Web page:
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P&I Clubs take position on IMO 2020 compliance coverage

25 Jun 2019

Maritime P&I clubs under the International Group of Protection and Indemnity Clubs (IGP&I), which provides liability cover for 90% of the world's ocean going tonnage, on Monday (24 June) jointly issued a notice informing that infringement of IMO 2020 Regulations will not necessarily be characterised as unseaworthiness. The following is an extract of the notice:

P&I Club Cover

The International Group Clubs recognise that the 2020 Global Sulphur Cap presents important challenges to the shipping industry and are closely monitoring discussions at the IMO.

Penalties for non-compliance are likely to include fines, detentions and possibly, in extreme cases, PSC banning orders. The 2020 Global Sulphur Cap does not require any amendments to be made to existing club rules. As has always been the case, clubs do not condone breaches of MARPOL. However, liabilities, including fines for purely accidental discharge of non-compliant emissions, are capable of P&I cover subject always to the rules and any terms and conditions of cover. This would also include the obligation to reimburse liabilities for fines incurred by another party.

Cover in respect of other fines, for example, for breach of documentary or other MARPOL requirements, including inaccurate or inadequate record keeping or carriage or use of non-compliant bunker fuel, is only available at the discretion of a club’s board of directors at the conclusion of a case. Until a decision has been made by the board on cover of such discretionary cases, clubs may be unable to provide security and, even if they do, this will only be in exchange for acceptable counter-security, which would usually be in the form of cash or a bank guarantee. The position in this respect is the same as set out in previous International Group circulars issued on the subject of MARPOL breaches.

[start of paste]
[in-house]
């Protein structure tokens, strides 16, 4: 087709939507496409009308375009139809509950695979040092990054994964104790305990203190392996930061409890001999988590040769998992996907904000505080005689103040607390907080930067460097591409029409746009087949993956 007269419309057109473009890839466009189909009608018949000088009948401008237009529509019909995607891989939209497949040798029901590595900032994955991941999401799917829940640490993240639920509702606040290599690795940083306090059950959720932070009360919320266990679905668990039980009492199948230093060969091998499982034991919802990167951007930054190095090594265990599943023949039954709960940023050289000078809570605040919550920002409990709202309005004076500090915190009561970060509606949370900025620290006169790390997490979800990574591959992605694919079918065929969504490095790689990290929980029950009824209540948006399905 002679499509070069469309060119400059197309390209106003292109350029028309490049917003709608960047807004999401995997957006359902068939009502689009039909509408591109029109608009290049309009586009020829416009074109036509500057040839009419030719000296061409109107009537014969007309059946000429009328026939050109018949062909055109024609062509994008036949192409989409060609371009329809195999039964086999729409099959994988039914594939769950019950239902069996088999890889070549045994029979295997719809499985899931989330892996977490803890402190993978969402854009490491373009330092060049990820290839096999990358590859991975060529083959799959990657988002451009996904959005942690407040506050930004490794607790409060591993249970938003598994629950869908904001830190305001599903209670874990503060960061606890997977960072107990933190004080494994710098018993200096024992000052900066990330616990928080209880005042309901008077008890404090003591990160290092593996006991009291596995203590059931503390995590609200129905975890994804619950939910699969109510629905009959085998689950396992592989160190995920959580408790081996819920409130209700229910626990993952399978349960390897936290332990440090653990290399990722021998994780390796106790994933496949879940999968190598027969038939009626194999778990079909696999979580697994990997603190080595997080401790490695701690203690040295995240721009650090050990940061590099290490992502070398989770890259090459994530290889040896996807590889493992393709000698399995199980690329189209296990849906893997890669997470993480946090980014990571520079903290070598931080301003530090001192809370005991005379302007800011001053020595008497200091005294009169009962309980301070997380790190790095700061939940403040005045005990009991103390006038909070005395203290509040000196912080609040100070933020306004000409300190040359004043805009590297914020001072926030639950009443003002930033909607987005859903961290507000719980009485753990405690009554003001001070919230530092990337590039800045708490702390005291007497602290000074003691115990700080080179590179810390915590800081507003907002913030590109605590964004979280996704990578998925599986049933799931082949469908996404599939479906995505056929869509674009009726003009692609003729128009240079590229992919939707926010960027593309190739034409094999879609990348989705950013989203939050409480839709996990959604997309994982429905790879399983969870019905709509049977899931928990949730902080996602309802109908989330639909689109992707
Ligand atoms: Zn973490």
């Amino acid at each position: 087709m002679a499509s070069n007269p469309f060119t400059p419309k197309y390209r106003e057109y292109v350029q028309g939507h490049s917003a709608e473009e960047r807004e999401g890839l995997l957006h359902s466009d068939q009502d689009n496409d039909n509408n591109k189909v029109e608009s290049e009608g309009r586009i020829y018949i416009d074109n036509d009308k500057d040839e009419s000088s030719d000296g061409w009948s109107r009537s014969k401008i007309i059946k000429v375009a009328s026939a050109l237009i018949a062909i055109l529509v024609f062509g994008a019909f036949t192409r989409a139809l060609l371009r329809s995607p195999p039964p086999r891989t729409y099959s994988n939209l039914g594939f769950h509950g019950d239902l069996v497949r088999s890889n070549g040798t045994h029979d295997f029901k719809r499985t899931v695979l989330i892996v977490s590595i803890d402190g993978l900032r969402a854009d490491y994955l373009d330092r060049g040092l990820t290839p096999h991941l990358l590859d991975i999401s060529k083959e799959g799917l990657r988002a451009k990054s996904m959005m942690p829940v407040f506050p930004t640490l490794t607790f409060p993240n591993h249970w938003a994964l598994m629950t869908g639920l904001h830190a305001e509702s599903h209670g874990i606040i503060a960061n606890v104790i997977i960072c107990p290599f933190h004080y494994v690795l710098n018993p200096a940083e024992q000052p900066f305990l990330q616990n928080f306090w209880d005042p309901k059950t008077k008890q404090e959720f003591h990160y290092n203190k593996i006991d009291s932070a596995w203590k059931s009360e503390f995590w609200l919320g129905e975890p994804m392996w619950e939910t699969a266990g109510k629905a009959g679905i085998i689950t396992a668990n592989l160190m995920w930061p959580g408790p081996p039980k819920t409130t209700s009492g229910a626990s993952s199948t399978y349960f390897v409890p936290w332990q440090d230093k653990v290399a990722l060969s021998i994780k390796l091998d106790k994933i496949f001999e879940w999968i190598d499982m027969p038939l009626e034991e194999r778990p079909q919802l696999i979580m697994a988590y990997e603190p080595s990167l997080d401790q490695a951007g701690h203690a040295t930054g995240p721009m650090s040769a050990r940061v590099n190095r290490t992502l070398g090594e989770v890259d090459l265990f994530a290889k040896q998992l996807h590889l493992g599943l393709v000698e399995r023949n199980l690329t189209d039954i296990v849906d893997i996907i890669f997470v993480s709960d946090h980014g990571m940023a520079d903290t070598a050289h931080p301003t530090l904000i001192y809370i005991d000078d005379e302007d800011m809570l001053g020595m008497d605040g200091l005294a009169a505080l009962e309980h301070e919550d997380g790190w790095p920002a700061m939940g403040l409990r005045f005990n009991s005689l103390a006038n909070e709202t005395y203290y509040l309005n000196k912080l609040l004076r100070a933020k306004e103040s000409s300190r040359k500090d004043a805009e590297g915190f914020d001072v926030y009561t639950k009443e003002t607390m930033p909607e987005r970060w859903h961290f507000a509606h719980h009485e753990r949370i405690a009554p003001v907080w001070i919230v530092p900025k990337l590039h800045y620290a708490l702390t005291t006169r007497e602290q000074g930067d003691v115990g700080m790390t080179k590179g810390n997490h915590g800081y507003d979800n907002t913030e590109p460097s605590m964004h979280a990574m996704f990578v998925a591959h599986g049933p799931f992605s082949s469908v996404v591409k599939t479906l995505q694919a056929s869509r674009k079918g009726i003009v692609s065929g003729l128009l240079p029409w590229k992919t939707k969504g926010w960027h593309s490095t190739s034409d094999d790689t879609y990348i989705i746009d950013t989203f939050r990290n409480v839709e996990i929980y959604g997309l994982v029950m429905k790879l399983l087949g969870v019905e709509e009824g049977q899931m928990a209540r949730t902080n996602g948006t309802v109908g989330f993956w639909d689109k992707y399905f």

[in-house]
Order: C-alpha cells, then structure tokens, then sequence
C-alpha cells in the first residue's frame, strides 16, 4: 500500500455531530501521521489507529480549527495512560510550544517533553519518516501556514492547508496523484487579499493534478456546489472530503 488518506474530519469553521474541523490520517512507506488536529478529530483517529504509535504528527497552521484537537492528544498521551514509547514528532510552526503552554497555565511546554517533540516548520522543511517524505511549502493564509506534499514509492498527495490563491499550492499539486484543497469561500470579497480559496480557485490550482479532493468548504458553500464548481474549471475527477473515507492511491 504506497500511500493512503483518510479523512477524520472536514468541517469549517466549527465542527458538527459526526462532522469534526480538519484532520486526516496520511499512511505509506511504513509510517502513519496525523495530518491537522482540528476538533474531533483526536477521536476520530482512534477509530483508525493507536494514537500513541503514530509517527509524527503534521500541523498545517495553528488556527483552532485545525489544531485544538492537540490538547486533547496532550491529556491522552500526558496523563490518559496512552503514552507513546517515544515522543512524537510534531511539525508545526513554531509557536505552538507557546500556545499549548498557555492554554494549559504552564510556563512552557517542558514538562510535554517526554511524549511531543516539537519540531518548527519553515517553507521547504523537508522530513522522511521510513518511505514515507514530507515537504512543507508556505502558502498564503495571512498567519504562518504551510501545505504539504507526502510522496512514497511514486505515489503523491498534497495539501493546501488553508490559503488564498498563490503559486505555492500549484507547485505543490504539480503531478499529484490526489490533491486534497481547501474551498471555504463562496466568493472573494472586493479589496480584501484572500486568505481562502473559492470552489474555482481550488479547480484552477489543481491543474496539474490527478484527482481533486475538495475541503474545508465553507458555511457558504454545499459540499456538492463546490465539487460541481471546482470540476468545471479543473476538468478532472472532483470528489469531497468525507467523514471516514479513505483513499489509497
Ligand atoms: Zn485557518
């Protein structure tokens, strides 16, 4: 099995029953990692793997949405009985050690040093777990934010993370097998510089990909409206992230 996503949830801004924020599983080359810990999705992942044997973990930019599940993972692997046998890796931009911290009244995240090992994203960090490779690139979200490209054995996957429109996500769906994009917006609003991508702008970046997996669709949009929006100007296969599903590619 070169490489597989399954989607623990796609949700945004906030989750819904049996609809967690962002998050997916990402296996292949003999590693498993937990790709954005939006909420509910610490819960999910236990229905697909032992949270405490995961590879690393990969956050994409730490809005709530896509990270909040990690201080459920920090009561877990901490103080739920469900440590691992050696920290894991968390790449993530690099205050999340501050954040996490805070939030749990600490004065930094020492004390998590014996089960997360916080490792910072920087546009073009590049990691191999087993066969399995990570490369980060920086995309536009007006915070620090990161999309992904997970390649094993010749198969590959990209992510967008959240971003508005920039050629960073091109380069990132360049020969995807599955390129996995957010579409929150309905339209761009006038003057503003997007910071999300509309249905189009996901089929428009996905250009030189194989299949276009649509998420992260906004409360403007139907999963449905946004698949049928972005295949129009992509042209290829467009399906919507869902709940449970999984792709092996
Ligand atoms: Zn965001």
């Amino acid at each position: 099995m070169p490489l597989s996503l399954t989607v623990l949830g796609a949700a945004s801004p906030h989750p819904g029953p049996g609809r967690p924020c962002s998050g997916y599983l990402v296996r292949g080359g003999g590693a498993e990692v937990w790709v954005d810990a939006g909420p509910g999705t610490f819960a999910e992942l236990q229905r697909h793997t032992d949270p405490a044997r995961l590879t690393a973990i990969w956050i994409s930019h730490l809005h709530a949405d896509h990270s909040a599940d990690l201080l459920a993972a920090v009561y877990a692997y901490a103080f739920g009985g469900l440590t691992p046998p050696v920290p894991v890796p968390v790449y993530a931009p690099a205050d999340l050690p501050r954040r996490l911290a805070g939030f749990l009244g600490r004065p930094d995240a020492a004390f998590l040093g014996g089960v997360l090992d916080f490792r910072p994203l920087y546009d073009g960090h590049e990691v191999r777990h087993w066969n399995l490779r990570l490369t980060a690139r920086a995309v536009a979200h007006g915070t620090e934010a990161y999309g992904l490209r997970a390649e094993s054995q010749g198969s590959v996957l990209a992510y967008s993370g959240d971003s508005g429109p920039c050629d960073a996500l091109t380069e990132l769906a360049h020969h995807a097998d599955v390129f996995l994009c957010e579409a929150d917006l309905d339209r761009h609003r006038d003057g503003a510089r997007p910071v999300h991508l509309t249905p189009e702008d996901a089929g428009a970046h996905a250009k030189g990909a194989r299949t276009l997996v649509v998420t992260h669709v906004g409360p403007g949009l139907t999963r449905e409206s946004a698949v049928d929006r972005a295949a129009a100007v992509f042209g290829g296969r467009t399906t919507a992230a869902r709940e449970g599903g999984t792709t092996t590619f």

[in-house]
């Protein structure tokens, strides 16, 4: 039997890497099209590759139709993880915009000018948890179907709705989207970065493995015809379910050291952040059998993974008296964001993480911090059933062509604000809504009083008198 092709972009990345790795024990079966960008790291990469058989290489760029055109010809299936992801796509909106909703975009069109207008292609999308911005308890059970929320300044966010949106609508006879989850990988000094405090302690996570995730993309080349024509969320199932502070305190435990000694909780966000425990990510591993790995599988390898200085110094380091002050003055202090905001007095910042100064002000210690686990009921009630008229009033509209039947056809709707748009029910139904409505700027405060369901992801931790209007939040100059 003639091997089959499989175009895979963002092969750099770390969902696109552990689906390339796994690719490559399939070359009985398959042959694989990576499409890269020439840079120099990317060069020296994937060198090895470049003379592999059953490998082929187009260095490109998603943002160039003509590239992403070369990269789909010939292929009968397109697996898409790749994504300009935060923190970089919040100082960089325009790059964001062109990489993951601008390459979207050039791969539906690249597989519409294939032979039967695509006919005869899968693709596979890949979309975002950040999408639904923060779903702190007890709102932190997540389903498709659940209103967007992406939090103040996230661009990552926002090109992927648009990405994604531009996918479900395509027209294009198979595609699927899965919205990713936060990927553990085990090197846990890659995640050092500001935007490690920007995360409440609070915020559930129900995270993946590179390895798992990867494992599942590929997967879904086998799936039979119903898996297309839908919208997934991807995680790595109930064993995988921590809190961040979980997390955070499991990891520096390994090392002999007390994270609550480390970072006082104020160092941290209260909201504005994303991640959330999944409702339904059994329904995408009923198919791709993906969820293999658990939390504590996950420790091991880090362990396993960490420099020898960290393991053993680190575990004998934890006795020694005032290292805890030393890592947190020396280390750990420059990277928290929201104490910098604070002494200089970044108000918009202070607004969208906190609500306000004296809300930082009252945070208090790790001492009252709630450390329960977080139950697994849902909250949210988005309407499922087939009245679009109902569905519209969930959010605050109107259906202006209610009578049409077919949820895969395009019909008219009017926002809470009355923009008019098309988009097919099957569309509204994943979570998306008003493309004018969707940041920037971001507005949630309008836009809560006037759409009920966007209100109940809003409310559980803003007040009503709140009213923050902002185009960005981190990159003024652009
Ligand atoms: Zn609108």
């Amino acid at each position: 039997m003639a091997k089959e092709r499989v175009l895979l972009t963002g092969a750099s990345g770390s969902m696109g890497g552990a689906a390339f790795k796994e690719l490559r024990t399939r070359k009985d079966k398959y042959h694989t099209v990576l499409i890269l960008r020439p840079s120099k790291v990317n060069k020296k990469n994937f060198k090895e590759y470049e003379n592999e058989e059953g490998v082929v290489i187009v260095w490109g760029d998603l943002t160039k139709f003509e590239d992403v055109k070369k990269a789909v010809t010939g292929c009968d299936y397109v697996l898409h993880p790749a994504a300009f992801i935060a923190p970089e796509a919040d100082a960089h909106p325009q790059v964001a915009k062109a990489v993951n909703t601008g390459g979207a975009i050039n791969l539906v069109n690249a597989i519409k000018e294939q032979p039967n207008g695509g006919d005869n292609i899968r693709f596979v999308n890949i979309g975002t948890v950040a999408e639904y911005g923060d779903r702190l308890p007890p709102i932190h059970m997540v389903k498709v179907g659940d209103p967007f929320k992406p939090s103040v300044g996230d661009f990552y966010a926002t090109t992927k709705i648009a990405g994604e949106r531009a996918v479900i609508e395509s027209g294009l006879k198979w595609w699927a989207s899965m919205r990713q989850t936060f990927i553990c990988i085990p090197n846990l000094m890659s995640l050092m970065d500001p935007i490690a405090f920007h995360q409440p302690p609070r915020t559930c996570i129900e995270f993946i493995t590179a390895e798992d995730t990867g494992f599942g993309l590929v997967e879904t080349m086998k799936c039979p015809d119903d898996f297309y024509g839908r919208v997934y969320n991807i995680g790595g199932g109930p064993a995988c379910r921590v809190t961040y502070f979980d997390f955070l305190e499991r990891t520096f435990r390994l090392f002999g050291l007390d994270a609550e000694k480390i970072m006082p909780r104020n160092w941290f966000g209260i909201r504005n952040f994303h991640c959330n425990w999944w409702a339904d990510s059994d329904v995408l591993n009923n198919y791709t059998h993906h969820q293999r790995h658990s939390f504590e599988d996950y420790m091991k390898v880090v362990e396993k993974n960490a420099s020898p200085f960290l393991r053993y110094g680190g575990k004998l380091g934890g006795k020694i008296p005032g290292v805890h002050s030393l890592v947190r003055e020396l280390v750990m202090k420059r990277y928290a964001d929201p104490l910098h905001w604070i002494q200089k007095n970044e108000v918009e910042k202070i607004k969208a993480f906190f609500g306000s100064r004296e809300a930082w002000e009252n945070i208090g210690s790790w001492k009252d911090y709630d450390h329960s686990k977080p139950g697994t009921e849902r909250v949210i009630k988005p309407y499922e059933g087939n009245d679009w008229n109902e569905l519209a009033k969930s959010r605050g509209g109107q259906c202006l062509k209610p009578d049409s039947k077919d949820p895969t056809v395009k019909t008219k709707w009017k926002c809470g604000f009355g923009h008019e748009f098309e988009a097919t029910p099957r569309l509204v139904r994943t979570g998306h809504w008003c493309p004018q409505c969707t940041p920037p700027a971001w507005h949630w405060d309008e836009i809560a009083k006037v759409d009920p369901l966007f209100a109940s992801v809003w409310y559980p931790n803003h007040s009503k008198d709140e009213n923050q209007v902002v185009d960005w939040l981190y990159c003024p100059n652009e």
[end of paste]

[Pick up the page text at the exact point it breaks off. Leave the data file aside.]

It is recognised that the 2020 Global Sulphur Cap could result in P&I liabilities not previously seen which may arise in limited circumstances, for example where there is a technical failure of an otherwise approved scrubber undetectable by the exercise of due diligence that causes the accidental discharge of non-compliant emissions or the discharge of polluting wash-water. There have been suggestions that non-compliance with the Sulphur Cap provisions in MARPOL may have the effect of rendering a vessel unseaworthy which in turn would prejudice the availability of cover. Whilst every case will depend on its individual circumstances, the International Group Clubs wish to make clear both that an infringement of the Regulations will not necessarily be characterised as unseaworthiness and, to the extent it were to be, it is not a necessary consequence that it would deprive a member of cover.

Source: Gard
Published: 26 June, 2019


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